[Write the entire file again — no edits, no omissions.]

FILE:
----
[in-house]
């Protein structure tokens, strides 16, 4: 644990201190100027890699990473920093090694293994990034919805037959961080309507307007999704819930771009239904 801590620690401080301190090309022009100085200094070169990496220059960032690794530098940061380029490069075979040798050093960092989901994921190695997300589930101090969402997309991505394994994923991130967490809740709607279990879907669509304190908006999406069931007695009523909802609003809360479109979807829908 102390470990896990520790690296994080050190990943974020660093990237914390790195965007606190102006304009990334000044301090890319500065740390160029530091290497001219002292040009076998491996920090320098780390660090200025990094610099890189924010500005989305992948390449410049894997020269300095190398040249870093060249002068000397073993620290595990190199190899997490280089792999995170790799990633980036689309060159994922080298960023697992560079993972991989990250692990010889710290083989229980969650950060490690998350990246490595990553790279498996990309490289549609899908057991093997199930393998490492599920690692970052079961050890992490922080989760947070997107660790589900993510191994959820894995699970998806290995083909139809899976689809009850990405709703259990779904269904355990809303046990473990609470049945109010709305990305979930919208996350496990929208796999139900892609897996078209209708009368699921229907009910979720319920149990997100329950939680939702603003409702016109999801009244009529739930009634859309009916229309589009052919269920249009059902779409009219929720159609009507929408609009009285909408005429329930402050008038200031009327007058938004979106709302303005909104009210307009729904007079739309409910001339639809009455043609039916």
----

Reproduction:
[in-house]
């Protein structure tokens, strides 16, 4: 644990201190100027890699990473920093090694293994990034919805037959961080309507307007999704819930771009239904 801590620690401080301190090309022009100085200094070169990496220059960032690794530098940061380029490069075979040798050093960092989901994921190695997300589930101090969402997309991505394994994923991130967490809740709607279990879907669509304190908006999406069931007695009523909802609003809360479109979807829908 102390470990896990520790690296994080050190990943974020660093990237914390790195965007606190102006304009990334000044301090890319500065740390160029530091290497001219002292040009076998491996920090320098780390660090200025990094610099890189924010500005989305992948390449410049894997020269300095190398040249870093060249002068000397073993620290595990190199190899997490280089792999995170790799990633980036689309060159994922080298960023697992560079993972991989990250692990010889710290083989229980969650950060490690998350990246490595990553790279498996990309490289549609899908057991093997199930393998490492599920690692970052079961050890992490922080989760947070997107660790589900993510191994959820894995699970998806290995083909139809899976689809009850990405709703259990779904269904355990809303046990473990609470049945109010709305990305979930919208996350496990929208796999139900892609897996078209209708009368699921229907009910979720319920149990997100329950939680939702603003409702016109999801009244009529739930009634859309009916229309589009052919269920249009059902779409009219929720159609009507929408609009009285909408005429329930402050008038200031009327007058938004979106709302303005909104009210307009729904007079739309409910001339639809009455043609039916």